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ministry. The chaplain was an upright and intelligent man—a little jealous of laics, perhaps, but wellintentioned, and very desirous of doing good in his office. A prisoner was about to be discharged of whose future good conduct he felt assured, and he asked Mr. Wright if he could find the man a situation. He at once exerted his influence, and succeeded. This was the commencement of his ministry of love. The case turned out well. Another and another followed. When his own employers could take no more, he applied to other masters to whom he was known. At first there was great repugnance to his scheme; but this feeling gradually wore away, as the protégés of the strange mediator were found to behave well. He had, and still has, always a supply of reformed criminals on hand ; and in this way

he has succeeded, humble as are his means, in ten years' time, in rescuing upwards of three hundred persons from the career of crime. Many of these cases are very peculiar; and very few indeed have relapsed into error. He has constantly five or six persons on his list, for whom he is seeking work. Very frequently he persuades the former employer to give the erring man another trial. Sometimes he becomes guarantee for their honesty and good conduct-for a poor man, in considerable sums—201. to 601. In only one instance has a bond so given been forfeited, and that was a very peculiar case.

The large majority keep their places with credit to themselves and to their benefactor. Most of them—for Thomas Wright never loses sight of a man he has once

befriended, at least not through his own neglectattend church or Sunday-school, adhere to their temperance pledges, and live honest and reputable lives. And all this is the work of one unaided, poor, uninfluential man! What, indeed, might he not do, were he gifted with the fortune and the social position of a Howard ?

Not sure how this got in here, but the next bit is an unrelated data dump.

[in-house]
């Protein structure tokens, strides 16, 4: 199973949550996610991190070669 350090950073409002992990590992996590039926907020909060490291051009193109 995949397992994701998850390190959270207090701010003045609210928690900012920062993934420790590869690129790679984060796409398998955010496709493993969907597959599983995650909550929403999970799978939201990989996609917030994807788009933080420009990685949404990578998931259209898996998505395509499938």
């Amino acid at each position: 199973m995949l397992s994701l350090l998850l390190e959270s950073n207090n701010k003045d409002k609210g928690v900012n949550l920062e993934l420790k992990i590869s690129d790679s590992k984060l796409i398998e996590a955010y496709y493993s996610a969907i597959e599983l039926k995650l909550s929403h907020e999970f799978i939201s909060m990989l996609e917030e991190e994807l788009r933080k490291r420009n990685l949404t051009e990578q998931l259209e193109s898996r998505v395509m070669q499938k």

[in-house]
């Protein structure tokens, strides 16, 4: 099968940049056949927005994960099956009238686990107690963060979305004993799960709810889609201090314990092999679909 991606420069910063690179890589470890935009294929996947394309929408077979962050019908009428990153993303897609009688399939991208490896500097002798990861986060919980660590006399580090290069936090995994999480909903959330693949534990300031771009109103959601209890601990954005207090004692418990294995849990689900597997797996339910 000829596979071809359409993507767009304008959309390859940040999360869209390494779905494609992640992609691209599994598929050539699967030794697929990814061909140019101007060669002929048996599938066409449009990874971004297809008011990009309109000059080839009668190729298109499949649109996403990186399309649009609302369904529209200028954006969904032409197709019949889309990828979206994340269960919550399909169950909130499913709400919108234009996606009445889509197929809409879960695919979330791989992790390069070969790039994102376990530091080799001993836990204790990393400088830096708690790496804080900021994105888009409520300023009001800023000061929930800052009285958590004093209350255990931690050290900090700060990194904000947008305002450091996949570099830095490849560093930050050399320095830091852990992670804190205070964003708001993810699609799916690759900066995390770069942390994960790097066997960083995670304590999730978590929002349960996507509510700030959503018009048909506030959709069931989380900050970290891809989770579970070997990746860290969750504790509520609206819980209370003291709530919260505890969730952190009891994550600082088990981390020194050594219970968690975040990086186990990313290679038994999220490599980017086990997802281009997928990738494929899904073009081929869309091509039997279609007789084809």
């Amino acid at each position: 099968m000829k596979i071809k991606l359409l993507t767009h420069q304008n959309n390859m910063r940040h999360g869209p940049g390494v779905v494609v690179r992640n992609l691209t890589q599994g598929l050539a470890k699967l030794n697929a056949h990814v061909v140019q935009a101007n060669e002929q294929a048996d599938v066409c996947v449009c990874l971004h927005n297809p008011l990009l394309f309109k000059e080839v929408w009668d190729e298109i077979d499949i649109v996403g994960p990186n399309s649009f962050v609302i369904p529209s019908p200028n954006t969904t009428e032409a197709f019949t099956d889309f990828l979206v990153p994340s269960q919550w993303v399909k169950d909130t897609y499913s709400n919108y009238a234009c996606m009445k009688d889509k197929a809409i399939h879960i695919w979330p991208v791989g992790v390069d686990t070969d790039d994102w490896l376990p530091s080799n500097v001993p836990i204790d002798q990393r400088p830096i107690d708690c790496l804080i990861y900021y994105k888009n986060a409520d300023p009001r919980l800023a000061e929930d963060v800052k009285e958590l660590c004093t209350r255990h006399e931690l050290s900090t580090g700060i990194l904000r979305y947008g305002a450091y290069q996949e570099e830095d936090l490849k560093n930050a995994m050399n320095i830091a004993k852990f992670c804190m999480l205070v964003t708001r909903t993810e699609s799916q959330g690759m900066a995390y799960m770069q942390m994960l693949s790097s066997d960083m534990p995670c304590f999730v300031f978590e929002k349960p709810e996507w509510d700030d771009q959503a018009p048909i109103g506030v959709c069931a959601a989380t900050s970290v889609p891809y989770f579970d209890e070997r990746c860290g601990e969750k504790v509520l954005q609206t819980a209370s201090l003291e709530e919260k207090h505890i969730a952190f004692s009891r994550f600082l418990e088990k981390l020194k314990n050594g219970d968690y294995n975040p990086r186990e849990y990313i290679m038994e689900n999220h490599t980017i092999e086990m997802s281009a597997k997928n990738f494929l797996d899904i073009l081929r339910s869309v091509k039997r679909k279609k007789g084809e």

Nor is this all. He gives away a large portion of his own earnings. He cannot always procure situations for men immediately on their discharge. Weeks may elapse before he is able to do this. But in the meantime? Why, rather than allow them to relapse into crime through want, he actually keeps them-sometimes three or four at a time-out of his own pocket.

What do these facts indicate ? If an obscure individual can do so much, what might not an organized society do? Is not this man's time too valuable to be wasted in the common duties of a foundry? A small pension from government-a tithe of the amount his exertions has saved to the state-would set him free to devote his entire life to the good work. Why do not the philanthropists of Manchester organize a society with which he might co-operate ? A few hundred pounds judiciously laid out, would save the city and its neighbourhood many thousands. A little assistance, as Mr. Wright is continually finding, applied at the right moment, saves from a life of crime. Every such redemption is a great gain to the communityeven as a matter of money. Remember how much